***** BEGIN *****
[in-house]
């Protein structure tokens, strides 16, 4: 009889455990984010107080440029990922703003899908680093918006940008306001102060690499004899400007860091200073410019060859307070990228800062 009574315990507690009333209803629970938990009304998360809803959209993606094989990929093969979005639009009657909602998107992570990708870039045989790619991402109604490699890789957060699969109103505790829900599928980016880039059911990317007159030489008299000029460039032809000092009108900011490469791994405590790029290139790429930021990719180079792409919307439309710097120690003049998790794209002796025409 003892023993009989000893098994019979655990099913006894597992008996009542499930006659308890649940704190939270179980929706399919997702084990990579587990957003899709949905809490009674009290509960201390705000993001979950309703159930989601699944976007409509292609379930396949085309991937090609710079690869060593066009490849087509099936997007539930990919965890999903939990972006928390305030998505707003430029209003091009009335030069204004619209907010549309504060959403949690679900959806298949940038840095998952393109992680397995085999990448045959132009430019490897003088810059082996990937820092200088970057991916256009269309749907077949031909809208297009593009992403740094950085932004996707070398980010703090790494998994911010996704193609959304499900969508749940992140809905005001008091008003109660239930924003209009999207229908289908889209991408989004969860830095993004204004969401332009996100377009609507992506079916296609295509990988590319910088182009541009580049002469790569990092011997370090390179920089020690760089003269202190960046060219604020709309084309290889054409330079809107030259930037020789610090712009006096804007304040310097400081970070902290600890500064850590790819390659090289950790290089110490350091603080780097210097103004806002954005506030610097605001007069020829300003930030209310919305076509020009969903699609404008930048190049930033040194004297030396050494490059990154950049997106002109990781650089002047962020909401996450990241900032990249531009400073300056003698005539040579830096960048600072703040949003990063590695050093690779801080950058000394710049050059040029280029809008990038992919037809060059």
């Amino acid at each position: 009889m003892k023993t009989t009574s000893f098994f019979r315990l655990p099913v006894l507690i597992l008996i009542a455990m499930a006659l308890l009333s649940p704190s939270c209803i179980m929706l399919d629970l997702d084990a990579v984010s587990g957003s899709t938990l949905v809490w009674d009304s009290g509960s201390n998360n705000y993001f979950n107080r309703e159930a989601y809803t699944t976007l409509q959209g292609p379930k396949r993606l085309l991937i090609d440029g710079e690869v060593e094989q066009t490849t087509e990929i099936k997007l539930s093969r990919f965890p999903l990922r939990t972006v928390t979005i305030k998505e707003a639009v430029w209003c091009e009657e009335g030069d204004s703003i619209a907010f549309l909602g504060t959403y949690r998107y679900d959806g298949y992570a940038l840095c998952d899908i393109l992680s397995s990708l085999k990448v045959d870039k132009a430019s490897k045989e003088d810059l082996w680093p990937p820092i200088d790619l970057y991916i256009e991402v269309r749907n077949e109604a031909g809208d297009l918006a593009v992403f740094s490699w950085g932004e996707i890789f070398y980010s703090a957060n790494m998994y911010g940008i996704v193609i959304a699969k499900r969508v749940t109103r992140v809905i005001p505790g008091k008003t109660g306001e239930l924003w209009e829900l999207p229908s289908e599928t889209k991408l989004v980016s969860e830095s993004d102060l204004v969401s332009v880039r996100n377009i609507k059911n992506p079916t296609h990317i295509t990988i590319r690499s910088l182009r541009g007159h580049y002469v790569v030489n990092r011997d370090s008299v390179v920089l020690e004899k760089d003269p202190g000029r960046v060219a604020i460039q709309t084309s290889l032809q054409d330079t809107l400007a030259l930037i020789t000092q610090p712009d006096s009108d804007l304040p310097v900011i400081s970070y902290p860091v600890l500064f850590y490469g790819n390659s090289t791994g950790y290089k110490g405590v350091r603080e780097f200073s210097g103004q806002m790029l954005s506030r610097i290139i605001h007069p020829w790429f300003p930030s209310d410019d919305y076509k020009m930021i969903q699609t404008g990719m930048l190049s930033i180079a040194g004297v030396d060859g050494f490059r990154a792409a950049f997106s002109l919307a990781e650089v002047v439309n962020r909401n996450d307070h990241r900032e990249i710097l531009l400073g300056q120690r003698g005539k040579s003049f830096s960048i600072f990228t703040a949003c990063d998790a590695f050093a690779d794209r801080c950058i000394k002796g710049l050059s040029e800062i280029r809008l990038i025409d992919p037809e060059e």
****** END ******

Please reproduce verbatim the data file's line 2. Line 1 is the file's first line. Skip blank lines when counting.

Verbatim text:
């Protein structure tokens, strides 16, 4: 009889455990984010107080440029990922703003899908680093918006940008306001102060690499004899400007860091200073410019060859307070990228800062 009574315990507690009333209803629970938990009304998360809803959209993606094989990929093969979005639009009657909602998107992570990708870039045989790619991402109604490699890789957060699969109103505790829900599928980016880039059911990317007159030489008299000029460039032809000092009108900011490469791994405590790029290139790429930021990719180079792409919307439309710097120690003049998790794209002796025409 003892023993009989000893098994019979655990099913006894597992008996009542499930006659308890649940704190939270179980929706399919997702084990990579587990957003899709949905809490009674009290509960201390705000993001979950309703159930989601699944976007409509292609379930396949085309991937090609710079690869060593066009490849087509099936997007539930990919965890999903939990972006928390305030998505707003430029209003091009009335030069204004619209907010549309504060959403949690679900959806298949940038840095998952393109992680397995085999990448045959132009430019490897003088810059082996990937820092200088970057991916256009269309749907077949031909809208297009593009992403740094950085932004996707070398980010703090790494998994911010996704193609959304499900969508749940992140809905005001008091008003109660239930924003209009999207229908289908889209991408989004969860830095993004204004969401332009996100377009609507992506079916296609295509990988590319910088182009541009580049002469790569990092011997370090390179920089020690760089003269202190960046060219604020709309084309290889054409330079809107030259930037020789610090712009006096804007304040310097400081970070902290600890500064850590790819390659090289950790290089110490350091603080780097210097103004806002954005506030610097605001007069020829300003930030209310919305076509020009969903699609404008930048190049930033040194004297030396050494490059990154950049997106002109990781650089002047962020909401996450990241900032990249531009400073300056003698005539040579830096960048600072703040949003990063590695050093690779801080950058000394710049050059040029280029809008990038992919037809060059």